Healthy Tomorrow App To Help Women With Opioid Use Disorder

McMillen Health is reaching out to organizations that serve pregnant or recently pregnant women with opioid use disorder (OUD) and their babies with neonatal abstinence syndrome (NAS) in Allen County with a new tool offering a Healthy Tomorrow. Indiana’s rate of NAS is about 30% higher than the national average: 15.7% of all Indiana babies test positive for opioids and opioid use rates continue to skyrocket. Agencies can contact McMillen Health for promotional kits to share the recently launched Healthy Tomorrow app in an effort to reach 300 Allen County women who will help pilot the tool. McMillen’s Healthy Tomorrow app fills a vital education gap for women and children with OUD and NAS.

“Healthy Tomorrow was born from the stories of women with OUD who could not find reliable, quality health information on pregnancy, infancy and OUD and its far-ranging implications,” says Nicole Fairchild, Executive Director of McMillen Health, the oldest independently operated health education center in the US. “Healthy Tomorrow delivers friendly, easily-digestible health education in short video format for women and their infants, babies and young children. Agencies who serve Allen County women with this diagnosis can help us reach them with this tool.”

Healthy Tomorrow reflects guidance from two advisory groups composed of local pregnant or recently pregnant women with OUD and the professionals who serve them. Both groups shared their struggles in finding relevant health education in McMillen’s community health needs assessment, “In Her Words: Opioid Use Disorder and Pregnancy.” The women’s stories and research confirmed a lack of easy to understand resources and the women’s preference for education to be offered in video format from their phones which they won’t easily lose, unlike brochures.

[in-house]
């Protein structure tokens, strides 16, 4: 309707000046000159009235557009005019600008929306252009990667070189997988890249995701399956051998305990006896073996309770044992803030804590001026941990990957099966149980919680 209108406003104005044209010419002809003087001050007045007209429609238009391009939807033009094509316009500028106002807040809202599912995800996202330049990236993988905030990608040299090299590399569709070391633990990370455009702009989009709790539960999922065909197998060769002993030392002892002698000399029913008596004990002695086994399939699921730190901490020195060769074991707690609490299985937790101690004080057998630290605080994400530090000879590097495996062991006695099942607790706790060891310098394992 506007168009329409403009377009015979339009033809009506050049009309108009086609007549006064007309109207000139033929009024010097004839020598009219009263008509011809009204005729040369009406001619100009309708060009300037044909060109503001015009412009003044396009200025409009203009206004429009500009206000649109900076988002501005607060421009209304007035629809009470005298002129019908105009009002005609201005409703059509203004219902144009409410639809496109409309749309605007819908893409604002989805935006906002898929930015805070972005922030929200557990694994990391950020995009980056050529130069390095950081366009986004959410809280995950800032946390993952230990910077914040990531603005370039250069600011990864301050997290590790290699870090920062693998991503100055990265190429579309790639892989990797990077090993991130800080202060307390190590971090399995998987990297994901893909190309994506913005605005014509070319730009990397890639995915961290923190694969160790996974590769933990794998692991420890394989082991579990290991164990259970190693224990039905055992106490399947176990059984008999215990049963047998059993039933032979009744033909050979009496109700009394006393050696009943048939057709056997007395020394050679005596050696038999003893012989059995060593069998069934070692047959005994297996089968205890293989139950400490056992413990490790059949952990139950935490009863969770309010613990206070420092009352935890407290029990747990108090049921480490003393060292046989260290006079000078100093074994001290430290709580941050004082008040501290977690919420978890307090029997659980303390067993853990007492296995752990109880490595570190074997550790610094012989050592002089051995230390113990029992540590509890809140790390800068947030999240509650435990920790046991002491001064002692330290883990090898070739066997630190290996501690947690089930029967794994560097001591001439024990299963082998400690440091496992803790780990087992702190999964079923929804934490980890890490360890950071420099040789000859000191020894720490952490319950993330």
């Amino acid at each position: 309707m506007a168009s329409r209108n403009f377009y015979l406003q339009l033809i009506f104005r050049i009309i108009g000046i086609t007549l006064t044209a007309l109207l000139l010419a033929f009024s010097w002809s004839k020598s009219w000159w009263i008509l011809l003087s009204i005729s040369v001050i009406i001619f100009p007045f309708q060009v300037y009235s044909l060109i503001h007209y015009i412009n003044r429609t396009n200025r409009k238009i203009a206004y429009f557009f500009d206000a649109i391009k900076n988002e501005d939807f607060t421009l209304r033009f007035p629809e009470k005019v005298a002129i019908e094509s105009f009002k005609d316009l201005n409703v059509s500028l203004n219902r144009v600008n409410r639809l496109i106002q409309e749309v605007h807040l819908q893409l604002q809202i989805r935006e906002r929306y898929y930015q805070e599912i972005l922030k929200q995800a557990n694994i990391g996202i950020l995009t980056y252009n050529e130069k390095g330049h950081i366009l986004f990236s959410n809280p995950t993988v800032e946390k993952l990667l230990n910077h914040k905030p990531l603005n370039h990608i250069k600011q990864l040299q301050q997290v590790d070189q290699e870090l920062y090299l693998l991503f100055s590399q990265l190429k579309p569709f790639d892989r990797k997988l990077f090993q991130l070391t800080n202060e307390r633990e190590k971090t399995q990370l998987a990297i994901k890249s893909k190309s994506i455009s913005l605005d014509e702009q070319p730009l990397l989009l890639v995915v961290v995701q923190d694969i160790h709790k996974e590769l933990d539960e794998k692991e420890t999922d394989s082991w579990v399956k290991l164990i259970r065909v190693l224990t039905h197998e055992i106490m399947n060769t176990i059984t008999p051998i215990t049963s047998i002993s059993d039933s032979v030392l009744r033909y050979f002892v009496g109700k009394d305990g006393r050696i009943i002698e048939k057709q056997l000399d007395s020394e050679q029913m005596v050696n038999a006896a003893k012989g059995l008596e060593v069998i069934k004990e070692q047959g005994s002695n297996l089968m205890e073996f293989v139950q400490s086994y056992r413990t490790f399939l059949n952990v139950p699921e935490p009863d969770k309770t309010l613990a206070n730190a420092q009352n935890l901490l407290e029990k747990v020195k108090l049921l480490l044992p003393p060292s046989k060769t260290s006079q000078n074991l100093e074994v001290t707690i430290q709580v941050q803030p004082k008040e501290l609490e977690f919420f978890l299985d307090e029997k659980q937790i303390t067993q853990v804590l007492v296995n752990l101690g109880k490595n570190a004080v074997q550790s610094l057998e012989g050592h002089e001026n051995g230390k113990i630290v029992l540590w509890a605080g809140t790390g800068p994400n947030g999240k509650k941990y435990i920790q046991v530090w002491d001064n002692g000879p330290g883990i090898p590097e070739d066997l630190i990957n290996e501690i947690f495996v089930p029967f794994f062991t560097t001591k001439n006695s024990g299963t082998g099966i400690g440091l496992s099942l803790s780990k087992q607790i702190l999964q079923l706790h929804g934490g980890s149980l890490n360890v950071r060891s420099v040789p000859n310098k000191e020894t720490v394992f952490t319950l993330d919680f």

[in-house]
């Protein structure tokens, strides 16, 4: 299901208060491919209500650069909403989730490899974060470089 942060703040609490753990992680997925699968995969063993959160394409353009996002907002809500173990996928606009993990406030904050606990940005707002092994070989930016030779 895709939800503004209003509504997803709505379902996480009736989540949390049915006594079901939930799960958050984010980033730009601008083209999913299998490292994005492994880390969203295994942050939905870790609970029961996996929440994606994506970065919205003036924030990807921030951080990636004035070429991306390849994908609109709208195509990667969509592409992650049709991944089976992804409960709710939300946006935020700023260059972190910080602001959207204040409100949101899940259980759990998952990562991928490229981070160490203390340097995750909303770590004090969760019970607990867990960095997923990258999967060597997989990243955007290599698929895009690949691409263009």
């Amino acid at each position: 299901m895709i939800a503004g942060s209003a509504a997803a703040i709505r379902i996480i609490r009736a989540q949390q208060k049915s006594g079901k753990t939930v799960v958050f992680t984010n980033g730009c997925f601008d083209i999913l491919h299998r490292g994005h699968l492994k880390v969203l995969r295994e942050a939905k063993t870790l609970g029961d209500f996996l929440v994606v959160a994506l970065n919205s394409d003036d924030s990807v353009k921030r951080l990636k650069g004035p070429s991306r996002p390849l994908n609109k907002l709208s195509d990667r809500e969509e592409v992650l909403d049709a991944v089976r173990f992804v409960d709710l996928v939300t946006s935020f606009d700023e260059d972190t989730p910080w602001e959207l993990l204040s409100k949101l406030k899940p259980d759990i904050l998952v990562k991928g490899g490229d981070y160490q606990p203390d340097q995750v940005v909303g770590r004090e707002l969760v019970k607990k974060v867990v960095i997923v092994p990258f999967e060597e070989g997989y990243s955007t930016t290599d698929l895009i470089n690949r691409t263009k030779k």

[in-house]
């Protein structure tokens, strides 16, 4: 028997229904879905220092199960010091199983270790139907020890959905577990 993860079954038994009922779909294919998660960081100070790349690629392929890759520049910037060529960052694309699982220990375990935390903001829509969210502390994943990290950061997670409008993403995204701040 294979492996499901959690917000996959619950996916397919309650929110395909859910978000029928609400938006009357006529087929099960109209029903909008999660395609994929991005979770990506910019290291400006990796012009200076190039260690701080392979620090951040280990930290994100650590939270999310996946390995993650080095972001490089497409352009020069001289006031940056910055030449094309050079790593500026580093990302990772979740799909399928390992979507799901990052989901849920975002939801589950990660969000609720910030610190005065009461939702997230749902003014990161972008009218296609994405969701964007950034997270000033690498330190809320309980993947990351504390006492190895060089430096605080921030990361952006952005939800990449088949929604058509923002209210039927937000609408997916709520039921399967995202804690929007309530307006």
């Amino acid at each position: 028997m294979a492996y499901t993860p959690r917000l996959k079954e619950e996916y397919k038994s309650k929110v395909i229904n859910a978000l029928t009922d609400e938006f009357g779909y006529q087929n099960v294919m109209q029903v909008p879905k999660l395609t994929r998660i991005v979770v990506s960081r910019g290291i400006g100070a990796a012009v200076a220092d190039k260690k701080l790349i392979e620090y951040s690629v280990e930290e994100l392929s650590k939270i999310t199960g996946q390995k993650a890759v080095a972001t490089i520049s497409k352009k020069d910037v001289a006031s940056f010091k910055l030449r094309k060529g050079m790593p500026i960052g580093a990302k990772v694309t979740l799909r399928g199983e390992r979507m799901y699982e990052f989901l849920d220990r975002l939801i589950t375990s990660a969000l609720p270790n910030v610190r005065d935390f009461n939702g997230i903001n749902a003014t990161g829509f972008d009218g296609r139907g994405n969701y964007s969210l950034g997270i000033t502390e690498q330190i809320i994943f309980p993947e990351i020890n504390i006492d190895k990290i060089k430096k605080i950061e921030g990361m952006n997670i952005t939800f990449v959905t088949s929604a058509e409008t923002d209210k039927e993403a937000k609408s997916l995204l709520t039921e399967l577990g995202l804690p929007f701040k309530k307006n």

McMillen’s app features short, welcoming videos on prenatal care, infant development, mental health, recovery planning and a variety of OUD and maternal and infant health topics. In Healthy Tomorrow, women can complete a pretest, watch a category of videos, then complete a posttest to earn badges that they can redeem at A Baby’s Closet in Allen County for baby goods. Evaluation results will help McMillen Health improve the app’s performance.

Fort Wayne pediatrician Dr. Tony GiaQuinta, then President of the Indiana Association of Pediatricians, approached McMillen Health in 2018 to develop quality educational materials for pregnant women with OUD based on growing needs and the lack of resources for medical staff and their clients.

Every 15 minutes in the US, a baby is born with opioid withdrawal. When pregnant women are using opioids, whether through a prescription or through illicit use, the drug and dependency passes to the baby. 75-90% of infants exposed to opioids in utero experience sudden withdrawal at birth with symptoms called neonatal abstinence syndrome (NAS). Infants with NAS suffer tremors, screaming, seizures, breathing problems, poor feeding, and low birthweight.